Retired decorator Ruth Shacter set out to have her basement updated as a guest retreat. Since her late husband, Jack, put so much effort into building the modern space, Ruth was excited to breathe new life into it with the same style they loved so much. A collection of Asian prints, purchased by the couple while living in Japan in the 1950s, hangs in her remodeled basement living room.
Mixing It Up
The main structural change to Ruth's basement was to rework the stairwell wall by opening it, and integrating a cocktail serving station. Below the serving area is a set of cubbies with woven wooden baskets to hold cloth napkins and drink coasters.
Stairway to Style
To add organic, modern flair to the staircase, the stairs were covered in a brown-gray textural sisal. The nubby texture offers a nonslip surface for guests descending into the basement.
Office Desk On Display
Since Ruth's late husband was attached to his hardy 1950s oak desk, she was adamant about keeping it in the space after the remodel. To give it a modern update, she had it sanded, primed and then sprayed with high-gloss charcoal lacquer. In order to keep the area well-lit, a junction box was added and a custom drum pendant was hung with the bottom 38 inches above the desktop.
To give the FLOR tiles a parquet look, each tile was rotated 25 degrees, resulting in the mohair-like fibers lying in different directions.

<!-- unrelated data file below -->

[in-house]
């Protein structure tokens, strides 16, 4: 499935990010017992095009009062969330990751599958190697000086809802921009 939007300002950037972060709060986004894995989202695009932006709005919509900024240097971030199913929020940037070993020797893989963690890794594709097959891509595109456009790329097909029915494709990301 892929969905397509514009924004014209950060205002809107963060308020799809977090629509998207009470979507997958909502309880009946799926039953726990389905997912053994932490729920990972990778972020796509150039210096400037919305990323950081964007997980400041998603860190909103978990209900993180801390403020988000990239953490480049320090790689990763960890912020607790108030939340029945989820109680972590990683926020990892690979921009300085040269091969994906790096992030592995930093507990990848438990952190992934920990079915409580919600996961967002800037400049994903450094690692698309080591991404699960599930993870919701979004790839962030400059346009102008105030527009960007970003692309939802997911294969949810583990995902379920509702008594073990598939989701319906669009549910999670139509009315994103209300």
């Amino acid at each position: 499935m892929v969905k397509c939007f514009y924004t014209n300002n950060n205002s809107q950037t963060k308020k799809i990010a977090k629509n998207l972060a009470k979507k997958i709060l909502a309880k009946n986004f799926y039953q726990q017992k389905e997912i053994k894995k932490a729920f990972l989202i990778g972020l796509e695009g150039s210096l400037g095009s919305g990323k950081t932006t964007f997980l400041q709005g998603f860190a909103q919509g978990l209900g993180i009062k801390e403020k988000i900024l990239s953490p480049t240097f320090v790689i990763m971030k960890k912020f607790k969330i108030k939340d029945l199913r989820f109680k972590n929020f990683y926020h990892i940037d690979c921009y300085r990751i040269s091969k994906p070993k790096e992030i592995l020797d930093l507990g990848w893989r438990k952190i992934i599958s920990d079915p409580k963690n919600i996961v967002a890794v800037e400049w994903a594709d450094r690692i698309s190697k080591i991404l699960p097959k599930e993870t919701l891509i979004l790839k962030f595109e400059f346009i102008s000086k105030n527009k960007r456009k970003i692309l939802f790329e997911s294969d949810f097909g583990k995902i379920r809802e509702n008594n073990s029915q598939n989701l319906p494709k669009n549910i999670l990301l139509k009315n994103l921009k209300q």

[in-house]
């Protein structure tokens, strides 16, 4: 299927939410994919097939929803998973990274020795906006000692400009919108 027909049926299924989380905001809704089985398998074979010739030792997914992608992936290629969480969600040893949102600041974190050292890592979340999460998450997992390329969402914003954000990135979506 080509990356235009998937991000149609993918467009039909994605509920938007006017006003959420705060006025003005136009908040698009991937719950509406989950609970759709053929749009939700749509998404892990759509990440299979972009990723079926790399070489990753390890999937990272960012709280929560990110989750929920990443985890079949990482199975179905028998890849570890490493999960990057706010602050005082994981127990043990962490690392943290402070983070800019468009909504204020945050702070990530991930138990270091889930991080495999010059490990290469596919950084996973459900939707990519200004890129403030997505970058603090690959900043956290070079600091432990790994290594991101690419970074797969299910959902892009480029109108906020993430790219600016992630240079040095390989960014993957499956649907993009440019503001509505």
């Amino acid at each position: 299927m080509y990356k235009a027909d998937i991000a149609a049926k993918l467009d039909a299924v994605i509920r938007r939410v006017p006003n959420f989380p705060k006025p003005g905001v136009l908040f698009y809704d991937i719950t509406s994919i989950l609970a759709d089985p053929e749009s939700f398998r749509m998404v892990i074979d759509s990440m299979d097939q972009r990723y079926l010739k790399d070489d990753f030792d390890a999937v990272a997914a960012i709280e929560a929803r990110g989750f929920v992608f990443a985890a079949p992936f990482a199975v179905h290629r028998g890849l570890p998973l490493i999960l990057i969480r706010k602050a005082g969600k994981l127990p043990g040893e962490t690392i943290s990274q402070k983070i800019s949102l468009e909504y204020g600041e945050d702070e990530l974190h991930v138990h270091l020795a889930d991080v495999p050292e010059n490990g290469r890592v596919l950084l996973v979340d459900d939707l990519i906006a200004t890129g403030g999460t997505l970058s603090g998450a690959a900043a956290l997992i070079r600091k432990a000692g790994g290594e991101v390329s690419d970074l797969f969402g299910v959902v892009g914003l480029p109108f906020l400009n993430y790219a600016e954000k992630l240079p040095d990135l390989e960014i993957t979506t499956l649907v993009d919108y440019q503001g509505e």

Gray, Red and Retro
The guest bedroom features a pair of Regency-style twin beds belonging to the couple. Set against a dove-gray backdrop, the beds topped with Chinese chinoiserie pillows truly pop.
A wall-mounted mirror was updated with trim attached directly to the front with liquid bonding adhesive, creating a midcentury-modern geometric pattern.
After realizing the high costs of replacing the basement's drop-down grid ceiling with drywall, Ruth instead decided to replace the stained mineral-fiber ceiling tiles with designer-grade ceiling tiles, complete with recessed paneling detail.
A glossy red Hollywood Regency-style dresser is topped by an industrial factory fan and an original piece of pop art by Yvonne Miller, depicting a 1960s Chinese housewife.
Savvy Window Treatments
Custom Texton blinds help diffuse light while also adding a textural design element to the space. The back of the blinds are thermal-lined which helps to block the harsh summer heat and to buffer cold air during the winter.
To make the most of the wall in the bedroom, a chrome-and-glass console table with red-and-white Saarinen tulip chairs were added. A pair of Chinese lamps bought with Jack in the 1950s keeps the space illuminated while a pair of portraits of the couple hangs above.